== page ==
Recycling has a very long history in China. The beginning of the founding era of the People’s Republic of China was marked by a scarcity of materials and reusing resources came to occupy an important position in people’s lives, both at work and at home. A precondition of resource re-use is the recovery of reusable materials, and people who collect these materials are often referred to as waste-pickers, or scavengers.
China’s reforms of the late 1970s heralded the rise of the market economy – and recycling has proved no exception: from the 1990s onwards, the recycling industry has gradually marketised, and huge numbers of migrant workers have entered this sector in order to eke out a living in Beijing. Indeed, as barriers to entry are low, this occupation – generally looked down upon by Beijing residents – has become the first choice among many labourers arriving in the capital from the countryside.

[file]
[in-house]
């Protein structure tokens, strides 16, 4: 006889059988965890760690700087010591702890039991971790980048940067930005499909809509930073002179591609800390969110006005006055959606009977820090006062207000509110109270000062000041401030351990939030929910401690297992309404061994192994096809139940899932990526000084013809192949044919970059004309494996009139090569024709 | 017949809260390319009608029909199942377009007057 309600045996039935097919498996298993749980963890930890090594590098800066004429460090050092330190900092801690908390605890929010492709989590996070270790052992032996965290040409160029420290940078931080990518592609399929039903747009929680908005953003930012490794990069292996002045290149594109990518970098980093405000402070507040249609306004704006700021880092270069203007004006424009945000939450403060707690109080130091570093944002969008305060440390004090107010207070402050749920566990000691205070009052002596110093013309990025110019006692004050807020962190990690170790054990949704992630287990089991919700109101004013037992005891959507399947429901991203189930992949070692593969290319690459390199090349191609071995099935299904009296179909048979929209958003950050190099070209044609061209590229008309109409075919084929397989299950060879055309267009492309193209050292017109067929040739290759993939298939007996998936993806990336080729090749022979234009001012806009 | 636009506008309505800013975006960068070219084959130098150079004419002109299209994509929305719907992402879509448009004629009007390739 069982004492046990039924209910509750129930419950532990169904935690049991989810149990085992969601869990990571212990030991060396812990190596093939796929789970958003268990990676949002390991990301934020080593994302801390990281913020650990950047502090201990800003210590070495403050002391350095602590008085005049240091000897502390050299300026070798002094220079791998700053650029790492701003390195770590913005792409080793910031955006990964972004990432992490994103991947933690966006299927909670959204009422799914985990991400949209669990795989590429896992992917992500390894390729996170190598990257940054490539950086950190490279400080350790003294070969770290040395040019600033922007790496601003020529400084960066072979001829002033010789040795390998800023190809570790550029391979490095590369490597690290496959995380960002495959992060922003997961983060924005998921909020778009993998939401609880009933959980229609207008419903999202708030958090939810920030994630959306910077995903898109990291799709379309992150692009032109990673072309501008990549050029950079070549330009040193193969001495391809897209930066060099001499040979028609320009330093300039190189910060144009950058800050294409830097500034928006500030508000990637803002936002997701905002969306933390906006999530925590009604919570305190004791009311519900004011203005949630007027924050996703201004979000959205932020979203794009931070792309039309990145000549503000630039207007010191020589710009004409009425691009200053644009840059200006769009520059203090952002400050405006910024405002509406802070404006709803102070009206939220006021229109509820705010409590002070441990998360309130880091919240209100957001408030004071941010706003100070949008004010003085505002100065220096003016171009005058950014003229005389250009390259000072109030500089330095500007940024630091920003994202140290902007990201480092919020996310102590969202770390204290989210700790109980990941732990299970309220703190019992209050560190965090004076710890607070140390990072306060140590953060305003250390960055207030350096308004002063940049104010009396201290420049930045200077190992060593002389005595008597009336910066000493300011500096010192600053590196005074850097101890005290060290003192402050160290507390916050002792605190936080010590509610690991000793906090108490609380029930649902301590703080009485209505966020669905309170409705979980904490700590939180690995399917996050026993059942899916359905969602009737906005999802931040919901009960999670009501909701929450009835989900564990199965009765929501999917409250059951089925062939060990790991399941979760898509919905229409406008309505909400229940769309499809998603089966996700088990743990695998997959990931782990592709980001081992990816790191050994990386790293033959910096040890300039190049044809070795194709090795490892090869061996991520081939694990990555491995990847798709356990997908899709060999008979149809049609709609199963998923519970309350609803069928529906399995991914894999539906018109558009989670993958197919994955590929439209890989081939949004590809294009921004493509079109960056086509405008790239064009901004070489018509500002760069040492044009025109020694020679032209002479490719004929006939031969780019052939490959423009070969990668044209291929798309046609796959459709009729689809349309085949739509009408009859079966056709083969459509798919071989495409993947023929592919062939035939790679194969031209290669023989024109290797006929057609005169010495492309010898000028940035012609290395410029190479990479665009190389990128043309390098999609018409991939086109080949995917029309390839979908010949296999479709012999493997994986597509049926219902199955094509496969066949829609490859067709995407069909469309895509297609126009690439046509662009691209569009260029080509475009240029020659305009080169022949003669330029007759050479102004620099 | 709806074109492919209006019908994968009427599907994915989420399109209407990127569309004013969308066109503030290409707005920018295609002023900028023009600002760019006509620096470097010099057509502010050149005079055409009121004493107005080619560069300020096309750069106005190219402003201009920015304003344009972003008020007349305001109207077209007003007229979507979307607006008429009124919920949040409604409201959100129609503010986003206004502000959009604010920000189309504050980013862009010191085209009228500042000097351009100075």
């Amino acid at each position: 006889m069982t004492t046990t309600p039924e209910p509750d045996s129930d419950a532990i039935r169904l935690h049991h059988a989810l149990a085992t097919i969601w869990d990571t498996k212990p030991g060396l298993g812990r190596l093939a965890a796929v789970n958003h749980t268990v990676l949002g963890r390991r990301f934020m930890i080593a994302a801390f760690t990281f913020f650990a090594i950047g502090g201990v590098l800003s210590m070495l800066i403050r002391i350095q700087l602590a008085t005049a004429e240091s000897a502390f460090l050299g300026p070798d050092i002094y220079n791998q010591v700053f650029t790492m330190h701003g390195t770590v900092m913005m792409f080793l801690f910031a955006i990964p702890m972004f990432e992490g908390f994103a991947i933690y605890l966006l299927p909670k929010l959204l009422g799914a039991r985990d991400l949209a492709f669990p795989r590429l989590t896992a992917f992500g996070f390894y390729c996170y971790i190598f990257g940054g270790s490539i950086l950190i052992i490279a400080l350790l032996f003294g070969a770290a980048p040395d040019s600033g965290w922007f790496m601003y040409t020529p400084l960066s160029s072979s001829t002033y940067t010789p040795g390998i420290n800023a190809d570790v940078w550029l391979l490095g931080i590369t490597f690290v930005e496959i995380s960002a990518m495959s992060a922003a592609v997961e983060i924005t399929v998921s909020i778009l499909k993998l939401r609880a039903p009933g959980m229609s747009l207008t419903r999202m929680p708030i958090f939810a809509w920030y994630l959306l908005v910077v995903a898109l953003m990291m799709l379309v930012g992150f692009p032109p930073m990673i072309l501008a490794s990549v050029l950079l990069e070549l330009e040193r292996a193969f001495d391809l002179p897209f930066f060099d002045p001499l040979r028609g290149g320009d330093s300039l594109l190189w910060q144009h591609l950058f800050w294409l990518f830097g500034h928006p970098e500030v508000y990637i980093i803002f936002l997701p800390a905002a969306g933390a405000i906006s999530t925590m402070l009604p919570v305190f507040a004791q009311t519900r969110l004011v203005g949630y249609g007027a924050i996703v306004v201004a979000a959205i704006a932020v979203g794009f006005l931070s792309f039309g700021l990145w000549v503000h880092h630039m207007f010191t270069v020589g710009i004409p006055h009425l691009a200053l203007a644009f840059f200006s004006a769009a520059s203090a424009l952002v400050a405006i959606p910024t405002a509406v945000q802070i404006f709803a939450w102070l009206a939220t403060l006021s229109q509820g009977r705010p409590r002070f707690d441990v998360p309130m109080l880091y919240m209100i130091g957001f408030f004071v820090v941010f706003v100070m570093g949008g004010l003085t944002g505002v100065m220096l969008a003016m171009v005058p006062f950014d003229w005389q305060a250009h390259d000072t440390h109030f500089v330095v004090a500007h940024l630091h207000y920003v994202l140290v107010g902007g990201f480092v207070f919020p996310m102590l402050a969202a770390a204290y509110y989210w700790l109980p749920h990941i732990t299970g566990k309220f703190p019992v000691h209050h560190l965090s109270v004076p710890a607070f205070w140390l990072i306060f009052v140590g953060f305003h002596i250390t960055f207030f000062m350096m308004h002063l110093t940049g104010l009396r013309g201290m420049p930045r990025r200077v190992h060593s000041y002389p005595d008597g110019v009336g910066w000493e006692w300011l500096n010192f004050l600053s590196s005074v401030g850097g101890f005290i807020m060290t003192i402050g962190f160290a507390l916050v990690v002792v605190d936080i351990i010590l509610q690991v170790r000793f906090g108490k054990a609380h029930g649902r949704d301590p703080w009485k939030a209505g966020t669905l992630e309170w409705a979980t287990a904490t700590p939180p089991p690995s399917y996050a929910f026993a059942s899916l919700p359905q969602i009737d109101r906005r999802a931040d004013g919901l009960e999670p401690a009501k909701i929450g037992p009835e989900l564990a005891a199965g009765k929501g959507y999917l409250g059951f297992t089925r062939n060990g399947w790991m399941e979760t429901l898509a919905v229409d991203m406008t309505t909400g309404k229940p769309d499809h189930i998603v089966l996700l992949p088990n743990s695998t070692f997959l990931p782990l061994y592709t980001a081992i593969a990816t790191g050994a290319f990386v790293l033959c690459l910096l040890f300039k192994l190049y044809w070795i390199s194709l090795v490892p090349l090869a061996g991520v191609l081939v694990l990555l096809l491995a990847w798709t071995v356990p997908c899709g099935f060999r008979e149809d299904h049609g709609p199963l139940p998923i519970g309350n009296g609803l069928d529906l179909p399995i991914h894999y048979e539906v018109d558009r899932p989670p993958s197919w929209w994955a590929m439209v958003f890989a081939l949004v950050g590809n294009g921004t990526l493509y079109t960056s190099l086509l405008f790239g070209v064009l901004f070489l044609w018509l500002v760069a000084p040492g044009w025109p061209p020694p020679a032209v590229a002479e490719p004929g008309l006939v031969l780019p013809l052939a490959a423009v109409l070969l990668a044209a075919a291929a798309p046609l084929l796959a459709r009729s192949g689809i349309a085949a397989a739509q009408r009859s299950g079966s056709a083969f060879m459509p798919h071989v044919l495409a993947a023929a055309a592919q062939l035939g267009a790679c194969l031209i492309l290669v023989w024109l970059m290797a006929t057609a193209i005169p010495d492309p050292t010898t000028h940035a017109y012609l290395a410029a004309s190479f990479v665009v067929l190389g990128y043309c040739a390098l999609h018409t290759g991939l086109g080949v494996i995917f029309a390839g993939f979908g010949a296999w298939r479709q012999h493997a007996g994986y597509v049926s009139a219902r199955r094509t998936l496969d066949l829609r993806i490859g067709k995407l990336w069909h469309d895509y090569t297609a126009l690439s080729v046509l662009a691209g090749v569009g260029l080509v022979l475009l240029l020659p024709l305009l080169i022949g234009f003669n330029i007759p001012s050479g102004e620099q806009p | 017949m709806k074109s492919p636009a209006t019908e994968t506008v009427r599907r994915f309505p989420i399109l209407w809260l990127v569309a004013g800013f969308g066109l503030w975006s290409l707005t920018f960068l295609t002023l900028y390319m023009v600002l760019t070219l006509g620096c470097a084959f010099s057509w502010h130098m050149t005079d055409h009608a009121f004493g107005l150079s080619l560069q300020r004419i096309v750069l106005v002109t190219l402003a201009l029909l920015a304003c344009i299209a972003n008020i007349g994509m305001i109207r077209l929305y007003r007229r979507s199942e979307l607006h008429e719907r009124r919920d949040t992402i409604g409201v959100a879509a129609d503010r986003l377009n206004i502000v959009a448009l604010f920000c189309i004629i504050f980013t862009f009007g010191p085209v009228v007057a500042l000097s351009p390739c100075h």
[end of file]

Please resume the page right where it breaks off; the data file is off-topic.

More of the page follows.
According to conservative estimates, Beijing has approximately 100,000 waste-pickers. Every day, they buy small amounts of reusable materials from individual households and work units, which are then sorted and transported to recycling collection centres by the city’s fourth and fifth ring roads. In these places, you can find almost every imaginable kind of reusable material discarded during the course of our everyday lives.
Waste-pickers play an essential role in Beijing’s waste collection and recycling system, but their immense contribution to the city does not gain the recognition it deserves. In fact, this group is often regarded as an unstable element of society. Their living and working conditions and the education their children receive betray the low level of understanding and respect afforded them by the city.
Chen Liwen is a researcher at Beijing-based NGO Green Beagle.